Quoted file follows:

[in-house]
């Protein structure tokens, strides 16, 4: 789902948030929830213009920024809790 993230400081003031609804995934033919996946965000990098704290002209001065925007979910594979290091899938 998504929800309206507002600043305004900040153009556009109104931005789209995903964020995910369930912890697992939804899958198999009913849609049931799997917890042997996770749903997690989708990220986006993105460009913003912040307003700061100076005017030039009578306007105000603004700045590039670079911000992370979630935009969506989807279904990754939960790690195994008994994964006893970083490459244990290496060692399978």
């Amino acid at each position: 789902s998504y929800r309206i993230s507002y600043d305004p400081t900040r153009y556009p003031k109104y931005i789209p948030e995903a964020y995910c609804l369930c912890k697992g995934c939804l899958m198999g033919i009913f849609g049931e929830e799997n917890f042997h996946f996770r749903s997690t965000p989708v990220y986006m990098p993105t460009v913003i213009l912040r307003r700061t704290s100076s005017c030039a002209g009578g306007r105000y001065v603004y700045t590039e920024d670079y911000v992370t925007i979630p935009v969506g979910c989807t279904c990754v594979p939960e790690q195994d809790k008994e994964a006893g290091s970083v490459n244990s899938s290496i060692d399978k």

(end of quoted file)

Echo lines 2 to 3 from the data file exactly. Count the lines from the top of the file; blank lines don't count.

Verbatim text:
């Protein structure tokens, strides 16, 4: 789902948030929830213009920024809790 993230400081003031609804995934033919996946965000990098704290002209001065925007979910594979290091899938 998504929800309206507002600043305004900040153009556009109104931005789209995903964020995910369930912890697992939804899958198999009913849609049931799997917890042997996770749903997690989708990220986006993105460009913003912040307003700061100076005017030039009578306007105000603004700045590039670079911000992370979630935009969506989807279904990754939960790690195994008994994964006893970083490459244990290496060692399978």
């Amino acid at each position: 789902s998504y929800r309206i993230s507002y600043d305004p400081t900040r153009y556009p003031k109104y931005i789209p948030e995903a964020y995910c609804l369930c912890k697992g995934c939804l899958m198999g033919i009913f849609g049931e929830e799997n917890f042997h996946f996770r749903s997690t965000p989708v990220y986006m990098p993105t460009v913003i213009l912040r307003r700061t704290s100076s005017c030039a002209g009578g306007r105000y001065v603004y700045t590039e920024d670079y911000v992370t925007i979630p935009v969506g979910c989807t279904c990754v594979p939960e790690q195994d809790k008994e994964a006893g290091s970083v490459n244990s899938s290496i060692d399978k």